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M/S in Protools session - 2 track or 3 track ?
Old 27th November 2009
  #31
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Quote:
Originally Posted by gato sapato View Post
(Thanks to everyone for contributions, recordings and links, this was my first post , it is being very interesting.)

About the potential problems with Dolby:

I have most of my ambience tracks recorded with MS ( Rode NT2 and KM184, I know, very different mics, what I had available...), so if I downmix it from 3 tracks to 2 tracks in Protools will I still be running into trouble regarding phase issues and the Dolby matrix ? Will my ambiences all go to the back ? Or once it`s in two tracks the Mid mic information that goes to L and R prevents it from happening ?
I´ve already answered this earlier in this thread.
Old 27th November 2009
  #32
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Quote:
Originally Posted by danijel View Post
apple-q, here's the recording:

http://www.danijelmilosevic.com/MSvsXY.mp3

Every clip that you hear will be immediately repeated summed to mono (dual mono). Tell me your observations about voice colour and loudness, and also about ambiance and reverb.
Thanks. I´ll listen in later today. Was out of town...
Old 27th November 2009
  #33
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Quote:
Originally Posted by ggegan View Post
I've got to say that this discussion is extremely esoteric. To my mind, MS doesn't buy me anything but more hassle.

If a track is recorded properly using XY or ORTF, then I can easily fold it down to mono or create a stereo center by collapsing the track using only panners. Why in the world would I want to bother with MS? All it does is add unecessary complexity. I've got enough things to deal with without bothering with a format that does little more than complicate my work flow for minimal, if any benefit.

Let's get real here. If you are recording things in a way that slows down or complicates the process without appreciably improving the outcome, then you aren't an artist, you are an obstacle, because every job I do has strict time restrictions that require incredible efficiency in order to turn out good work. Every unnecessary extra step or complicating factor just means I have less time to devote to making it sound good.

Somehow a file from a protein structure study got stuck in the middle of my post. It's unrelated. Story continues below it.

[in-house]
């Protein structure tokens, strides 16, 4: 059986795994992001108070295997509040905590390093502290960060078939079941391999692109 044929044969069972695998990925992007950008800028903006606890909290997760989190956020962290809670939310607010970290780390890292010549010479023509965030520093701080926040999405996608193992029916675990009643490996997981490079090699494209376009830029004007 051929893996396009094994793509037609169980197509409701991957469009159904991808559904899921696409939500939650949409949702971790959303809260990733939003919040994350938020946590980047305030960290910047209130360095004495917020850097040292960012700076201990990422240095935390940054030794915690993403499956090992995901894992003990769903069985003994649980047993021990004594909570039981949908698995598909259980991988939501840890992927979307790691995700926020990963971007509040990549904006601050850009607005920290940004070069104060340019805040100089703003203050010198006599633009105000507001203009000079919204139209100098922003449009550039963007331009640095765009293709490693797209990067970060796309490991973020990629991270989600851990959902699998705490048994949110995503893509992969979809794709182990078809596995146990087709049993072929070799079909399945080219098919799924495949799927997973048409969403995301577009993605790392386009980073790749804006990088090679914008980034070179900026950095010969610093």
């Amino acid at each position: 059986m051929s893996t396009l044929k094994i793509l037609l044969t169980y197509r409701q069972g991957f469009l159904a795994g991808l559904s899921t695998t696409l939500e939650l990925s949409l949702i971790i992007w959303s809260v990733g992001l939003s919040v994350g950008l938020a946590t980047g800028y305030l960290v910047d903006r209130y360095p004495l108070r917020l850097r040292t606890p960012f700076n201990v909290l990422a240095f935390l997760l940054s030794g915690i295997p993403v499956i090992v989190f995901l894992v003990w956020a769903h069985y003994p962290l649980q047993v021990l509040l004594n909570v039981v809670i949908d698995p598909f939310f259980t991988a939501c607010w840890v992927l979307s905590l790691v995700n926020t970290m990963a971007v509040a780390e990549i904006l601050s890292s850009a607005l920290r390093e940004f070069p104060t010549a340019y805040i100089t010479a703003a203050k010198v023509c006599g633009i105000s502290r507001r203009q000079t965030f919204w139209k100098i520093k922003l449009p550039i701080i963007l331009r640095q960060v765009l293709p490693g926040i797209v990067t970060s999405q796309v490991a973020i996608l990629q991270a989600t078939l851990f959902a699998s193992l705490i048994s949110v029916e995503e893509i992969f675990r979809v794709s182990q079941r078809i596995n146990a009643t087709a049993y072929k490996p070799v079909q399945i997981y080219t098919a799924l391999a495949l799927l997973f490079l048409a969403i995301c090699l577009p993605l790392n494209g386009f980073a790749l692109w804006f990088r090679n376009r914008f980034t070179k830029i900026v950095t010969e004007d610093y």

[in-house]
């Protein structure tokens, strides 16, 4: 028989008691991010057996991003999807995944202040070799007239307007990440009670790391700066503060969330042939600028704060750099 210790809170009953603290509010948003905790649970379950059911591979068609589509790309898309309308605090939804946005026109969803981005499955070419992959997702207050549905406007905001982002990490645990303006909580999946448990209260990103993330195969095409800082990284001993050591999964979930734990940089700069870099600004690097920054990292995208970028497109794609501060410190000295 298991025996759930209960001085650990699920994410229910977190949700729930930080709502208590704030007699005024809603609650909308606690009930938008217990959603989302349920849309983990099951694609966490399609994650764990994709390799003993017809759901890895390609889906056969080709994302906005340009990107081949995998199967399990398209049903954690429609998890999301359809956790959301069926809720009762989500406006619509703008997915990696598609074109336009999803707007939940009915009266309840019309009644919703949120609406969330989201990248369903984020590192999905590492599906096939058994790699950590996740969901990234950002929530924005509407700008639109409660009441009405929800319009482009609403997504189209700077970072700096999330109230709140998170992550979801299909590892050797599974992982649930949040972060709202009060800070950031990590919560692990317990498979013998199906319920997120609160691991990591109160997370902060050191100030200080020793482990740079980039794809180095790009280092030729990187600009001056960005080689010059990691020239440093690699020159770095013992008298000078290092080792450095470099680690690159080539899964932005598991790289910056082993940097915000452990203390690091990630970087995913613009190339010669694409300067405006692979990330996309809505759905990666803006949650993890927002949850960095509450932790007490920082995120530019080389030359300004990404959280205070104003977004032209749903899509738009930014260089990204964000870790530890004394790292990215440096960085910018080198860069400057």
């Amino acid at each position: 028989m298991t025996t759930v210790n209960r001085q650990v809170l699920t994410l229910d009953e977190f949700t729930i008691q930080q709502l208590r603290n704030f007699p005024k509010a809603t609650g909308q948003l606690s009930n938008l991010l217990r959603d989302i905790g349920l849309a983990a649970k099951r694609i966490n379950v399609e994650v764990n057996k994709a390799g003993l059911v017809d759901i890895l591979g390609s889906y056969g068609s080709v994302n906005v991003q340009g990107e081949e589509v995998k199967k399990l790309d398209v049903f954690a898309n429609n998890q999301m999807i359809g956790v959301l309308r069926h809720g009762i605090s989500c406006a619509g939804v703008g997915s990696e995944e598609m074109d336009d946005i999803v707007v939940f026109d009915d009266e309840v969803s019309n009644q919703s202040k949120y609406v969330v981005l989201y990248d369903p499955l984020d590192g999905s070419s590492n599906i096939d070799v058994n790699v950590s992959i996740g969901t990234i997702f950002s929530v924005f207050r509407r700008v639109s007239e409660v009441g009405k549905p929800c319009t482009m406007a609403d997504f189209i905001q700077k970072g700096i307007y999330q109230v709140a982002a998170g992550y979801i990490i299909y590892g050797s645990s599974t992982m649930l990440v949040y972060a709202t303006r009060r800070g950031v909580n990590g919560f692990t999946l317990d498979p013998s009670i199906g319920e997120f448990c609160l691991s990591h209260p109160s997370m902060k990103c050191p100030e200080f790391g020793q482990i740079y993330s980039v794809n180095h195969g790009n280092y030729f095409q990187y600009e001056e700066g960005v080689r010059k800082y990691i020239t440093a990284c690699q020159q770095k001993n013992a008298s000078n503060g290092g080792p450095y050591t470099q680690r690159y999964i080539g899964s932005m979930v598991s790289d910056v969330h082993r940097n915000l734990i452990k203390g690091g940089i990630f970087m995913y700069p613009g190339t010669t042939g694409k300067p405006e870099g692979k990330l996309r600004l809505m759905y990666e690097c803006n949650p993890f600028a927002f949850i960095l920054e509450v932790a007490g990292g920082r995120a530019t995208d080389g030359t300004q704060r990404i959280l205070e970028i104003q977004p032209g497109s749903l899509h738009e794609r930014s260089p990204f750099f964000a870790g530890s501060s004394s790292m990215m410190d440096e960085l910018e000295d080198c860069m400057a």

For you it might be one knob more to twist for the recordist it´s A LOT easier to handle in the field.
It´great for documenatry-shoots where you can use your favorit mono boom-mic for dialog and if you find something worth recording in stereo you simply record the S-signal as well. There is no time to swap mics in a run-and-gun situation. And for this MS is great.

It´s not unnecessary complexity IMO unless you find adding an additional bus that works as a matrix "extremely" complex.

I know a lot of (post) mixers that like the option to control the stereo-width during the mix. It´s not an extra step it´s a creative option.
Old 27th November 2009
  #34
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Quote:
Quote:
Originally Posted by ggegan

Let's get real here. If you are recording things in a way that slows down or complicates the process without appreciably improving the outcome, then you aren't an artist, you are an obstacle, because every job I do has strict time restrictions that require incredible efficiency in order to turn out good work. Every unnecessary extra step or complicating factor just means I have less time to devote to making it sound good.
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I agree with you ggegan, that is why I record my ambience with MS. Not owning a stereo pair, leaves me with two options: recording MS or getting (geographically inappropriate, often lousy-sounding) ambience tracks from sound libraries.

apple-q: I will go through the posts again and try to make sense of it using my head and not while sitting in front of my PT session paying attention to a million other things.

thank you everyone for contributions
Old 27th November 2009
  #35
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ggegan's Avatar
I can understand the point that it is easier to record using MS, but I would definitely expect those tracks to show up in my mix session pre-decoded as either a mono or a stereo.

I work on feature films. Often I have to mix the FX/BG/Foley using 2 HD6 Pro Tools because of the number of voices. I can't always even enable all the basic plugins I need because I run out of DSP resources. Generally I have at most 5 days to predub everything, and that isn't usually enough time to cover everything the way I would like to. If an editor gave me a session with a lot of MS tracks that needed to be decoded or a bunch of LCR tracks when all I needed was either a simple mono or strereo, I would be pissed off, because they have basically just screwed me. Often the FX editors are struggling just to deliver reels on time, I really don't think they need the extra hassle of decoding a bunch of MS tracks.

If you want to shoot MS, fine, but I suggest you decode and master them before delivery rather than passing the added workload onto the next guy.
Old 28th November 2009
  #36